By Kirstie and Danielle
We just read a great story in The New York Times about Brooklyn-based artist Yun-Fei Ji, whose work is part of the exhibition opening next week at the Nasher Museum, “Displacement: The Three Gorges Dam and Contemporary Chinese Art.”
The article inspired us to take a closer look at the artist. Ji discovered art during his childhood while stifled by the oppressive society of the Mao Dynasty in Beijing. After the Cultural Revolution in China, he gravitated toward classical Chinese art as a language to overcome his generation’s aphasia towards its tumultuous past.
Interestingly enough, the traditional style of Chinese painting and calligraphy that became the artist’s signature technique actually defies his formal training at the Central Academy of Fine Arts in Beijing. We learned that Socialist Realism was the prevailing mode of expression at the time.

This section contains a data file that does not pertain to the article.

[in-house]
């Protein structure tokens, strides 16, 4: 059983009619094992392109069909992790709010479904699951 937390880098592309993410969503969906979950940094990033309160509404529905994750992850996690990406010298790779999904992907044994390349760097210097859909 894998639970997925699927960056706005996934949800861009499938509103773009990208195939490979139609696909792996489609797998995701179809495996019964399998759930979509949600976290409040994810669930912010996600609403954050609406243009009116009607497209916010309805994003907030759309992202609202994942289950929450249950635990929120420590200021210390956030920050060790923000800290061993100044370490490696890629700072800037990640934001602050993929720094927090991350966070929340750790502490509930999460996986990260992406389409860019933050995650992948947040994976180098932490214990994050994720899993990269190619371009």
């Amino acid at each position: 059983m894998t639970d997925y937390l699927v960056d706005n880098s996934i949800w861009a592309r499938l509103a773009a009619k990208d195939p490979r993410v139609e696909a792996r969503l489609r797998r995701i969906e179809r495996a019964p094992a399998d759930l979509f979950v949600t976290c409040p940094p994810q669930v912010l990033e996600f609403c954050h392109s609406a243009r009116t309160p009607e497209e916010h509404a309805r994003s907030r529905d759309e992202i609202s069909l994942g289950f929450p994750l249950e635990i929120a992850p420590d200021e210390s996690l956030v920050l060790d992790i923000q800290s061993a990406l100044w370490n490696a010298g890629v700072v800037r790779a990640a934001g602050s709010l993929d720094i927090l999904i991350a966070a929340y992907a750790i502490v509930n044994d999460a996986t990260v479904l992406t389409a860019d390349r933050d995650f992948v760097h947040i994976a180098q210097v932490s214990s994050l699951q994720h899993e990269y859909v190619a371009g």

Various reviews of Yun-Fei Ji characterize his work as controversial both in style and in criticism of contemporary issues in China. In his current exhibition at James Cohen gallery in New York, Mistaking Each Other for Ghosts, Ji portrays the residual struggles between Chinese communities and their government, such as the displacement of approximately 2 million residents by the massive Three Gorges Dam project. His calming traditional style juxtaposed with volatile content forces the viewer to confront the incompatibility of industrialization and cultural preservation.
His beautiful work struck a cord with Western society at the show in New York this spring. Starting March 25th similar themes will grace the walls of the Nasher Museum in the stunning exhibition, Displacement.
IMAGE: Courtesy of the University of Arkansas.
Kirstie Jeffrey is a Duke junior. Danielle Garver is a Duke senior.